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Super bear part 3: Grantham trilogy ends with tragedy

Renowned fund manager Jeremy Grantham has warned investors to prepare for an “epic” blowout with the recent market resurgence following the script of previous “superbubble” implosions.

In the third instalment of his gloomy superbubble trilogy, Grantham, the founder of value fund shop GMO, says the recent bear market rally – that saw the US S&P500 index claw back almost 60 per cent of June lows – “has so far played out exactly in line with its three historical precedents” set in 1929,1973 and 2000.

“If the bear market has already ended, the parallels with the three other U.S. superbubbles – so far so strangely in line – would be completely broken. This is always possible. Each cycle is different, and each government response is unpredictable,” he says. “But these few epic events seem to act according to their very own rules, in their own play, which has apparently just paused between the third and final act. If history repeats, the play will once again be a Tragedy. We must hope this time for a minor one.”

Grantham says in his paper titled ‘Entering the Superbubble’s Final Act’, the bear rallies of all three previous statistically extreme eras concluded with an economic slump followed by new stock market lows.

“My papers, ‘Waiting for the Last Dance’ and ‘Let The Wild Rumpus Begin,’ made a simple point: in the U.S., the three near perfect markets with crazy investor behavior and 2.5+ sigma overvaluation have always been followed by big market declines of 50 per cent,” he says. “The papers said nothing about fundamentals except to expect some deterioration. Now here we are, having experienced the first leg down of the bubble bursting and a substantial bear market rally, and we find the fundamentals are far worse than expected.”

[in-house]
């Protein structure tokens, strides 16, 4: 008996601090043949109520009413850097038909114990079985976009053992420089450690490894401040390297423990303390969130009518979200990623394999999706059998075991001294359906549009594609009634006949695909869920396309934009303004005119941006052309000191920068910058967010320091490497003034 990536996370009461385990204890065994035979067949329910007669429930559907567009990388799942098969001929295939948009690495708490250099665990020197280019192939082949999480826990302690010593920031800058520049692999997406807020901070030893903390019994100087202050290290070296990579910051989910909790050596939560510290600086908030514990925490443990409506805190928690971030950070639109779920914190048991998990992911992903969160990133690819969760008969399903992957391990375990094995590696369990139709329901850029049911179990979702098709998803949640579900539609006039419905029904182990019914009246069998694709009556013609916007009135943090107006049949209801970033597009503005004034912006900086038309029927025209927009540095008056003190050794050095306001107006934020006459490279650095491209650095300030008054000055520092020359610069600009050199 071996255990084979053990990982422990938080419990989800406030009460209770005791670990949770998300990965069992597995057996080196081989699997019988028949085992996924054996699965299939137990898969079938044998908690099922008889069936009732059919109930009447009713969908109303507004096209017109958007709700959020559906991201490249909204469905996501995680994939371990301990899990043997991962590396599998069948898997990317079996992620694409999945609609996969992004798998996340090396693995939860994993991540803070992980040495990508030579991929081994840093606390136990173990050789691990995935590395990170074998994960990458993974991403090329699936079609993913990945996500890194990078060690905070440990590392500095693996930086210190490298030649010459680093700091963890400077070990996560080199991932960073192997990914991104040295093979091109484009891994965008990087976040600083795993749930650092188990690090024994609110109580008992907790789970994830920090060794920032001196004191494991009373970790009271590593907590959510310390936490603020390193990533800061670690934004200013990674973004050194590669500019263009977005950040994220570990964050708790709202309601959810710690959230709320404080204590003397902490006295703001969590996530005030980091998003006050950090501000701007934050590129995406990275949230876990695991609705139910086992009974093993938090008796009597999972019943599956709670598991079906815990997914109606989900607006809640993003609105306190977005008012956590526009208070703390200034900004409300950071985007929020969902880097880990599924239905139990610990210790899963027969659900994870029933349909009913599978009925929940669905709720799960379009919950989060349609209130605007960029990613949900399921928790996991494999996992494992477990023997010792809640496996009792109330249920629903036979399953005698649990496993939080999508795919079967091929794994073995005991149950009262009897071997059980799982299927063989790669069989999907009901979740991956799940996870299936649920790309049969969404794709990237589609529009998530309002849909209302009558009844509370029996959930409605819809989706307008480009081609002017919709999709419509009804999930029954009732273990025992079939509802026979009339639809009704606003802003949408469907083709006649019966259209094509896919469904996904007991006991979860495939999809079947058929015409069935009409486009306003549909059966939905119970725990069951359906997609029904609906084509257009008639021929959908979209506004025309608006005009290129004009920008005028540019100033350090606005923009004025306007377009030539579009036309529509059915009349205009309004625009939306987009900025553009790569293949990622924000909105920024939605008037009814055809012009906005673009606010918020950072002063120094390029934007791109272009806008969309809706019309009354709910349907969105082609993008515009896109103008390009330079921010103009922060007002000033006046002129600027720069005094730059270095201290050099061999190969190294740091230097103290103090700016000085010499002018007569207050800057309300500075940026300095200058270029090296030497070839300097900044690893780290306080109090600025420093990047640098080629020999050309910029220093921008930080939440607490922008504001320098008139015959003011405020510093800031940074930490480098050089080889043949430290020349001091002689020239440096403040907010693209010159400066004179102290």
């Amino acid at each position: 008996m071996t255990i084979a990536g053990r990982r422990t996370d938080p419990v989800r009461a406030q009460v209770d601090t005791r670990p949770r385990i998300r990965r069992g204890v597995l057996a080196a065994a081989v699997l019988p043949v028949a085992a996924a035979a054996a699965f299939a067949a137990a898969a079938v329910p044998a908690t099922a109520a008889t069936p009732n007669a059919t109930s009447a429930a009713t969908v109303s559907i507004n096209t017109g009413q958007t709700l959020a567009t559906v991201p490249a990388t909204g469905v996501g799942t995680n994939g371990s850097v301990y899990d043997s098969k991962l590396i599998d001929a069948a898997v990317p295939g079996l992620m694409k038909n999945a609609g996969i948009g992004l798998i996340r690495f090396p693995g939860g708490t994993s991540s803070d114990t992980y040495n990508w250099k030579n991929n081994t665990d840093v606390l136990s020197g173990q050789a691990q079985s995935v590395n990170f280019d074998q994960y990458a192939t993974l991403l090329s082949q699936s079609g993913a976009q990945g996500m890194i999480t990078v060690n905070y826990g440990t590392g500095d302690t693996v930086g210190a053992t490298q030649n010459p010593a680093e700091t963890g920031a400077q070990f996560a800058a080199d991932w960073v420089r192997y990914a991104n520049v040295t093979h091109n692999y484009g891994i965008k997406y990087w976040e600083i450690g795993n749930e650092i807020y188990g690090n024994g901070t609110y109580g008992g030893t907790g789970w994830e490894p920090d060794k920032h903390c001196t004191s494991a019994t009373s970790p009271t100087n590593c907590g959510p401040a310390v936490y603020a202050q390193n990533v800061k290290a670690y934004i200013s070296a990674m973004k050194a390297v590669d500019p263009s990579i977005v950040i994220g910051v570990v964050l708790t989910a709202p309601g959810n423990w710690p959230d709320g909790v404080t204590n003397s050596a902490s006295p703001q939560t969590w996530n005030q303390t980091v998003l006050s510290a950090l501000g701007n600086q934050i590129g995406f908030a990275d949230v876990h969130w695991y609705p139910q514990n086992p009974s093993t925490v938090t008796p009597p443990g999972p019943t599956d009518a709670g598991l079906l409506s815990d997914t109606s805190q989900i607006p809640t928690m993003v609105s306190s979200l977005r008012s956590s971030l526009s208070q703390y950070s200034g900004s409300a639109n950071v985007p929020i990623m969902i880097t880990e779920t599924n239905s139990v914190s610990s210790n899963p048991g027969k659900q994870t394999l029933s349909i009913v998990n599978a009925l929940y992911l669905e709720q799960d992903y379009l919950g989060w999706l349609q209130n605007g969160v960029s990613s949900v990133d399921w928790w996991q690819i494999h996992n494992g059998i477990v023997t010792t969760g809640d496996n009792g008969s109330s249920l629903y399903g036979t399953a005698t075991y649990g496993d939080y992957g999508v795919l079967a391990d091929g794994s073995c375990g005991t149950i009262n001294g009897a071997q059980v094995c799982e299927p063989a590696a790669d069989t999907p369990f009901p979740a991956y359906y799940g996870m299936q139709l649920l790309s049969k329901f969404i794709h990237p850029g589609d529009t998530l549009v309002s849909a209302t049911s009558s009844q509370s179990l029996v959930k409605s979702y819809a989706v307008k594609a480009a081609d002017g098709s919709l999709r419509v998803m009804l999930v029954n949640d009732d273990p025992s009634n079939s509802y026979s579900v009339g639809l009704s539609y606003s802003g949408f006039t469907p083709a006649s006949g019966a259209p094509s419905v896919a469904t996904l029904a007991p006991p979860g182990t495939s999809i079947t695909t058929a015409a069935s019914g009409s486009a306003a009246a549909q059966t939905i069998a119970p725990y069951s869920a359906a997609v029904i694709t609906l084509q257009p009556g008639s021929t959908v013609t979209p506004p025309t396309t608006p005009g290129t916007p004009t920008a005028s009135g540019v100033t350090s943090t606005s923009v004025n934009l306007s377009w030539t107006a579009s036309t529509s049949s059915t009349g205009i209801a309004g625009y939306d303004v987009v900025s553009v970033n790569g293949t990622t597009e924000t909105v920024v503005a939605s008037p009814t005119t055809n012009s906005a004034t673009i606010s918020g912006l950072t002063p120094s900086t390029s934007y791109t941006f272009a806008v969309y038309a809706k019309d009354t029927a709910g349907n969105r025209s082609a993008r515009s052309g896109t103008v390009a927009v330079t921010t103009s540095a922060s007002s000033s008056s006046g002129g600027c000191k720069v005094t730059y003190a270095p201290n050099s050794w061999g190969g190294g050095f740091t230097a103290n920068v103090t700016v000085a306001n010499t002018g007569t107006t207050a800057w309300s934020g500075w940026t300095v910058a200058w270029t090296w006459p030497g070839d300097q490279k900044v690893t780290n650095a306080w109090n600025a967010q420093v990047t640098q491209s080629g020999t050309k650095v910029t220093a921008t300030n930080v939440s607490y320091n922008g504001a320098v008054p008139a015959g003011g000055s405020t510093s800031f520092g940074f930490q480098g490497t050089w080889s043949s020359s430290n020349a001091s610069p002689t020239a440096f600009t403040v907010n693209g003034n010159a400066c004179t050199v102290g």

Furthermore, Grantham says the current dire set of circumstances comes as both short-term problems – namely, food and energy shortages, a softening Chinese economy, and rising rates – and long-term global challenges such as climate change and sub-replacement level population growth in many countries darken the horizon.

He says markets tend to operate within statistical norms 85 per cent of the time but for fund managers it is “only the other 15 per cent of the time that matters, when investors get carried away and become irrational”.

And most of the time the extreme market moods tend to the upside where bubbles and superbubbles form before inevitably bursting, Grantham says.

“Why are the historic superbubbles always followed by major economic setbacks? Perhaps because they occurred after a very extended build-up of market and economic forces – with a major surge of optimism thrown in at the end,” he says. “At the peak, the economy always looks near perfect: full employment, strong GDP, no inflation, record margins. This was the case in 1929, 1972, 1999, and in Japan (the most important non-U.S. superbubble). The ageing cycle and temporary near perfection of fundamentals leave economic and financial data with only one way to go.”

In a footnote, the octogenarian investment legend also refutes his reputation as a ‘permabear’, pointing out previous bullish stances in 2009 and 2018.

“Nothing annoys the financial establishment more than bearish comments during these bullish frenzies, when so much money is being made by the financial community,” Grantham says. “Thus, following Propaganda 101, this huge majority of permabulls accuse the tiny minority making bearish comments of being permabears.”

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